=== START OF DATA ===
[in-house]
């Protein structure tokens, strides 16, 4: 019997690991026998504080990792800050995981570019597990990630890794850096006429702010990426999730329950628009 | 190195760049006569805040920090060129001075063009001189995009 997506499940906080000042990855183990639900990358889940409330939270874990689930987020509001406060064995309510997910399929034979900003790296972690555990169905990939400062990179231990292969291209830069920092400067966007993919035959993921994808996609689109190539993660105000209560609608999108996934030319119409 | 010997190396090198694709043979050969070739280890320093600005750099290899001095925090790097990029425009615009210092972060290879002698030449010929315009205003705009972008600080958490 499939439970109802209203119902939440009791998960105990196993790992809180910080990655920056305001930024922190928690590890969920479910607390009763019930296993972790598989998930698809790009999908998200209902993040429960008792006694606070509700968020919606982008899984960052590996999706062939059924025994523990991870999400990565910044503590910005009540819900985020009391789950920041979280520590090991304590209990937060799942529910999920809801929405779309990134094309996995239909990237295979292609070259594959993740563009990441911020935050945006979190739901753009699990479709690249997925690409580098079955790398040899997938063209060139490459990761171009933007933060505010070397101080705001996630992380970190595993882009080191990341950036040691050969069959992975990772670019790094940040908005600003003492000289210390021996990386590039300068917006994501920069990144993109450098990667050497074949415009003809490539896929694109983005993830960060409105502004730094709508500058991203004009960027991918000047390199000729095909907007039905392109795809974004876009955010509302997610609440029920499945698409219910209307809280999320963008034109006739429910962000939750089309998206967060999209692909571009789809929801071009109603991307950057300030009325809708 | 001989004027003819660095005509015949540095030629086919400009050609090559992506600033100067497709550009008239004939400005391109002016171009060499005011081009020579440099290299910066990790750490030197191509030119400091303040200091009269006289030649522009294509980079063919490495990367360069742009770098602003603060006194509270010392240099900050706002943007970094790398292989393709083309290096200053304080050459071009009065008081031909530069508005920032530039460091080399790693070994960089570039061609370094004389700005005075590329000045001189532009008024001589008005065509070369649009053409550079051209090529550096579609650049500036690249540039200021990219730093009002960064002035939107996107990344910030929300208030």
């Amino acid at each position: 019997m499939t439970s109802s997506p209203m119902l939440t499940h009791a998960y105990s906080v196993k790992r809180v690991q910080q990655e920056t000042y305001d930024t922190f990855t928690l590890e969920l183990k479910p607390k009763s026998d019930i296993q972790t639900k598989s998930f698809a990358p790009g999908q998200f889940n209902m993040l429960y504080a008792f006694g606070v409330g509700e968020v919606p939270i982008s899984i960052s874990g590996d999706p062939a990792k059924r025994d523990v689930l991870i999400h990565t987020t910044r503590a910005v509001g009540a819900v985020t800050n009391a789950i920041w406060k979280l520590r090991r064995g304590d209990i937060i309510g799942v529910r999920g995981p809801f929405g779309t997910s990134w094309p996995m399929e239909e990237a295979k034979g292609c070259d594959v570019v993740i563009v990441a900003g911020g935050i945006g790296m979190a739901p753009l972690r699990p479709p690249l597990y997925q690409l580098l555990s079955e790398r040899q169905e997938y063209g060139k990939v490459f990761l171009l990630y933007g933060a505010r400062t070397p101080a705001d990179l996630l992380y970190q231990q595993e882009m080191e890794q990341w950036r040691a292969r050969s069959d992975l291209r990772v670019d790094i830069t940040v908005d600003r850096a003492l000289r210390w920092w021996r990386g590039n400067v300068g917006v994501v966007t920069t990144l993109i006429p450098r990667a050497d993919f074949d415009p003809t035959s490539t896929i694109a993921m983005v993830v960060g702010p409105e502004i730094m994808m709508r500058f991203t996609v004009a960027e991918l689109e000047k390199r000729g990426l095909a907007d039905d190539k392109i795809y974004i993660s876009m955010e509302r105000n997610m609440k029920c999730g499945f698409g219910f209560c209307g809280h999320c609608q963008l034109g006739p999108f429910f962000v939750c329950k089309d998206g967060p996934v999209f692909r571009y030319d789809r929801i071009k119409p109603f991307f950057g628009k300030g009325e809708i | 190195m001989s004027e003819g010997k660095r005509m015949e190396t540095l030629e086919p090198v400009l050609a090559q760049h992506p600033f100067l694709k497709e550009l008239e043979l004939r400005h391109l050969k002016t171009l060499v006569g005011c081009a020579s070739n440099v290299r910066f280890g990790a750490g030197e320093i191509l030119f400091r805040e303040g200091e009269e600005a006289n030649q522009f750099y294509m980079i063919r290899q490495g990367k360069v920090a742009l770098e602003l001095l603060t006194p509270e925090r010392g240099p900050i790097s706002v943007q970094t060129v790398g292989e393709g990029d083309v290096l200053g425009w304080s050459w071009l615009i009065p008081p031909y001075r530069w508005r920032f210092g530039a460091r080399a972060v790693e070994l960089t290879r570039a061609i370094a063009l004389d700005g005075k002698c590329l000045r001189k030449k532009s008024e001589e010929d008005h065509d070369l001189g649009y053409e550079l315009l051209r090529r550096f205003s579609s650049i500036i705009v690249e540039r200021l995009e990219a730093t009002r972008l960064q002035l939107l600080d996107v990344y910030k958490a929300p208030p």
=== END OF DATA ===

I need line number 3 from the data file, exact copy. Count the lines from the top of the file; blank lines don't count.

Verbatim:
């Amino acid at each position: 019997m499939t439970s109802s997506p209203m119902l939440t499940h009791a998960y105990s906080v196993k790992r809180v690991q910080q990655e920056t000042y305001d930024t922190f990855t928690l590890e969920l183990k479910p607390k009763s026998d019930i296993q972790t639900k598989s998930f698809a990358p790009g999908q998200f889940n209902m993040l429960y504080a008792f006694g606070v409330g509700e968020v919606p939270i982008s899984i960052s874990g590996d999706p062939a990792k059924r025994d523990v689930l991870i999400h990565t987020t910044r503590a910005v509001g009540a819900v985020t800050n009391a789950i920041w406060k979280l520590r090991r064995g304590d209990i937060i309510g799942v529910r999920g995981p809801f929405g779309t997910s990134w094309p996995m399929e239909e990237a295979k034979g292609c070259d594959v570019v993740i563009v990441a900003g911020g935050i945006g790296m979190a739901p753009l972690r699990p479709p690249l597990y997925q690409l580098l555990s079955e790398r040899q169905e997938y063209g060139k990939v490459f990761l171009l990630y933007g933060a505010r400062t070397p101080a705001d990179l996630l992380y970190q231990q595993e882009m080191e890794q990341w950036r040691a292969r050969s069959d992975l291209r990772v670019d790094i830069t940040v908005d600003r850096a003492l000289r210390w920092w021996r990386g590039n400067v300068g917006v994501v966007t920069t990144l993109i006429p450098r990667a050497d993919f074949d415009p003809t035959s490539t896929i694109a993921m983005v993830v960060g702010p409105e502004i730094m994808m709508r500058f991203t996609v004009a960027e991918l689109e000047k390199r000729g990426l095909a907007d039905d190539k392109i795809y974004i993660s876009m955010e509302r105000n997610m609440k029920c999730g499945f698409g219910f209560c209307g809280h999320c609608q963008l034109g006739p999108f429910f962000v939750c329950k089309d998206g967060p996934v999209f692909r571009y030319d789809r929801i071009k119409p109603f991307f950057g628009k300030g009325e809708i | 190195m001989s004027e003819g010997k660095r005509m015949e190396t540095l030629e086919p090198v400009l050609a090559q760049h992506p600033f100067l694709k497709e550009l008239e043979l004939r400005h391109l050969k002016t171009l060499v006569g005011c081009a020579s070739n440099v290299r910066f280890g990790a750490g030197e320093i191509l030119f400091r805040e303040g200091e009269e600005a006289n030649q522009f750099y294509m980079i063919r290899q490495g990367k360069v920090a742009l770098e602003l001095l603060t006194p509270e925090r010392g240099p900050i790097s706002v943007q970094t060129v790398g292989e393709g990029d083309v290096l200053g425009w304080s050459w071009l615009i009065p008081p031909y001075r530069w508005r920032f210092g530039a460091r080399a972060v790693e070994l960089t290879r570039a061609i370094a063009l004389d700005g005075k002698c590329l000045r001189k030449k532009s008024e001589e010929d008005h065509d070369l001189g649009y053409e550079l315009l051209r090529r550096f205003s579609s650049i500036i705009v690249e540039r200021l995009e990219a730093t009002r972008l960064q002035l939107l600080d996107v990344y910030k958490a929300p208030p």